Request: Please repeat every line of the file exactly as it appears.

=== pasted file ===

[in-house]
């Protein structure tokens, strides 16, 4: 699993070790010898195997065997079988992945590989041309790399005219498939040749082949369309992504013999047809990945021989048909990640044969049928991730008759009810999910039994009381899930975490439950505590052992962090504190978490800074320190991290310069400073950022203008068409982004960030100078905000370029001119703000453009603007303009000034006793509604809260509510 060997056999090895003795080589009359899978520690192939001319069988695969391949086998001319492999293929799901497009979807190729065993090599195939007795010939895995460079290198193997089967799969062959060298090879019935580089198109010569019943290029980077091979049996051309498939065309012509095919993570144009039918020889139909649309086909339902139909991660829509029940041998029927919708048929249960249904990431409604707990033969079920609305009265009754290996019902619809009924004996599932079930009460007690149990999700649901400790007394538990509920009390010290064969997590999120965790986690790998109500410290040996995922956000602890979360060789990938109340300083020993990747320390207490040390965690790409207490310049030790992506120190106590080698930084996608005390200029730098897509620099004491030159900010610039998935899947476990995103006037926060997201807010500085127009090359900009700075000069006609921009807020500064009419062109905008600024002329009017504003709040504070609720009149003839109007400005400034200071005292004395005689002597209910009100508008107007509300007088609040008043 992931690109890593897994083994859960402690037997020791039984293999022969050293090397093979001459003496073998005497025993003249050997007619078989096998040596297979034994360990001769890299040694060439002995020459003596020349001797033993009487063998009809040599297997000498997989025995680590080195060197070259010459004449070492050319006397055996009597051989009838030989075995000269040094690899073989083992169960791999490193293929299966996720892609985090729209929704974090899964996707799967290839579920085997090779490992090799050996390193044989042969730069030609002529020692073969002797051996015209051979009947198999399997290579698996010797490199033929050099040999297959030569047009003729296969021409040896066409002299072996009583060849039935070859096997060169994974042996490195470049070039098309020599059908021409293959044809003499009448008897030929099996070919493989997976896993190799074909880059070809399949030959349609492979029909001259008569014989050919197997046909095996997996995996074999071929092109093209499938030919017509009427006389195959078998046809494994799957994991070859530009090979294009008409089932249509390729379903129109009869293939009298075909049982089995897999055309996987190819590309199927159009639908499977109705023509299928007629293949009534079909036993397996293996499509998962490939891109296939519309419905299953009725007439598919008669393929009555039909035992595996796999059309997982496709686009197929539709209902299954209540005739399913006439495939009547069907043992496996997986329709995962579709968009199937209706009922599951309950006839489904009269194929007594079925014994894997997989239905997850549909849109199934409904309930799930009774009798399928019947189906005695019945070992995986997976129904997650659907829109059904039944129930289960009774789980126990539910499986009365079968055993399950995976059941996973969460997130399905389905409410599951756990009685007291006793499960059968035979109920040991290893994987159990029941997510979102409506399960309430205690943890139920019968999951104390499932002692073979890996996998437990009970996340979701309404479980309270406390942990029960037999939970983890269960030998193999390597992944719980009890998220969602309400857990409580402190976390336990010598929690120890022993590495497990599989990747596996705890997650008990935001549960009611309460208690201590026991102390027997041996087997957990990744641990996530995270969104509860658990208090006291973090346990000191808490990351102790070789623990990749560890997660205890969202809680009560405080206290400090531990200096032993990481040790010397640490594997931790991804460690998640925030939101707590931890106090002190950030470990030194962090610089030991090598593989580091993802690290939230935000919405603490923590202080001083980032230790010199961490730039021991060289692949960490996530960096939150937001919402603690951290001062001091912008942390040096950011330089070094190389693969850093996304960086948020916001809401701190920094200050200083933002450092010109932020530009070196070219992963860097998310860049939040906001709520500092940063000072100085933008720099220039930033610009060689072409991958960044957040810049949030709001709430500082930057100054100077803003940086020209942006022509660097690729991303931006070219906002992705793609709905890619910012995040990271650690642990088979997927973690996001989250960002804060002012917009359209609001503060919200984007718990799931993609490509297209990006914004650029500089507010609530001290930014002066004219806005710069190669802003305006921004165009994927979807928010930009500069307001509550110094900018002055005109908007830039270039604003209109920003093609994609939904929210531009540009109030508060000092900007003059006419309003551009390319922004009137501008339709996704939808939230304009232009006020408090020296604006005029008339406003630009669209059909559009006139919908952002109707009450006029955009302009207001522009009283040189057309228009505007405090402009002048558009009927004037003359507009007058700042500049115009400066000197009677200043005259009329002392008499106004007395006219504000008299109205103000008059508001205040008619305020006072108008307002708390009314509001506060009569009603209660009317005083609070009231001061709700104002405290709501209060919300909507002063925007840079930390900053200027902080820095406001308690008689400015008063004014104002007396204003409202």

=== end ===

[in-house]
């Protein structure tokens, strides 16, 4: 699993070790010898195997065997079988992945590989041309790399005219498939040749082949369309992504013999047809990945021989048909990640044969049928991730008759009810999910039994009381899930975490439950505590052992962090504190978490800074320190991290310069400073950022203008068409982004960030100078905000370029001119703000453009603007303009000034006793509604809260509510 060997056999090895003795080589009359899978520690192939001319069988695969391949086998001319492999293929799901497009979807190729065993090599195939007795010939895995460079290198193997089967799969062959060298090879019935580089198109010569019943290029980077091979049996051309498939065309012509095919993570144009039918020889139909649309086909339902139909991660829509029940041998029927919708048929249960249904990431409604707990033969079920609305009265009754290996019902619809009924004996599932079930009460007690149990999700649901400790007394538990509920009390010290064969997590999120965790986690790998109500410290040996995922956000602890979360060789990938109340300083020993990747320390207490040390965690790409207490310049030790992506120190106590080698930084996608005390200029730098897509620099004491030159900010610039998935899947476990995103006037926060997201807010500085127009090359900009700075000069006609921009807020500064009419062109905008600024002329009017504003709040504070609720009149003839109007400005400034200071005292004395005689002597209910009100508008107007509300007088609040008043 992931690109890593897994083994859960402690037997020791039984293999022969050293090397093979001459003496073998005497025993003249050997007619078989096998040596297979034994360990001769890299040694060439002995020459003596020349001797033993009487063998009809040599297997000498997989025995680590080195060197070259010459004449070492050319006397055996009597051989009838030989075995000269040094690899073989083992169960791999490193293929299966996720892609985090729209929704974090899964996707799967290839579920085997090779490992090799050996390193044989042969730069030609002529020692073969002797051996015209051979009947198999399997290579698996010797490199033929050099040999297959030569047009003729296969021409040896066409002299072996009583060849039935070859096997060169994974042996490195470049070039098309020599059908021409293959044809003499009448008897030929099996070919493989997976896993190799074909880059070809399949030959349609492979029909001259008569014989050919197997046909095996997996995996074999071929092109093209499938030919017509009427006389195959078998046809494994799957994991070859530009090979294009008409089932249509390729379903129109009869293939009298075909049982089995897999055309996987190819590309199927159009639908499977109705023509299928007629293949009534079909036993397996293996499509998962490939891109296939519309419905299953009725007439598919008669393929009555039909035992595996796999059309997982496709686009197929539709209902299954209540005739399913006439495939009547069907043992496996997986329709995962579709968009199937209706009922599951309950006839489904009269194929007594079925014994894997997989239905997850549909849109199934409904309930799930009774009798399928019947189906005695019945070992995986997976129904997650659907829109059904039944129930289960009774789980126990539910499986009365079968055993399950995976059941996973969460997130399905389905409410599951756990009685007291006793499960059968035979109920040991290893994987159990029941997510979102409506399960309430205690943890139920019968999951104390499932002692073979890996996998437990009970996340979701309404479980309270406390942990029960037999939970983890269960030998193999390597992944719980009890998220969602309400857990409580402190976390336990010598929690120890022993590495497990599989990747596996705890997650008990935001549960009611309460208690201590026991102390027997041996087997957990990744641990996530995270969104509860658990208090006291973090346990000191808490990351102790070789623990990749560890997660205890969202809680009560405080206290400090531990200096032993990481040790010397640490594997931790991804460690998640925030939101707590931890106090002190950030470990030194962090610089030991090598593989580091993802690290939230935000919405603490923590202080001083980032230790010199961490730039021991060289692949960490996530960096939150937001919402603690951290001062001091912008942390040096950011330089070094190389693969850093996304960086948020916001809401701190920094200050200083933002450092010109932020530009070196070219992963860097998310860049939040906001709520500092940063000072100085933008720099220039930033610009060689072409991958960044957040810049949030709001709430500082930057100054100077803003940086020209942006022509660097690729991303931006070219906002992705793609709905890619910012995040990271650690642990088979997927973690996001989250960002804060002012917009359209609001503060919200984007718990799931993609490509297209990006914004650029500089507010609530001290930014002066004219806005710069190669802003305006921004165009994927979807928010930009500069307001509550110094900018002055005109908007830039270039604003209109920003093609994609939904929210531009540009109030508060000092900007003059006419309003551009390319922004009137501008339709996704939808939230304009232009006020408090020296604006005029008339406003630009669209059909559009006139919908952002109707009450006029955009302009207001522009009283040189057309228009505007405090402009002048558009009927004037003359507009007058700042500049115009400066000197009677200043005259009329002392008499106004007395006219504000008299109205103000008059508001205040008619305020006072108008307002708390009314509001506060009569009603209660009317005083609070009231001061709700104002405290709501209060919300909507002063925007840079930390900053200027902080820095406001308690008689400015008063004014104002007396204003409202």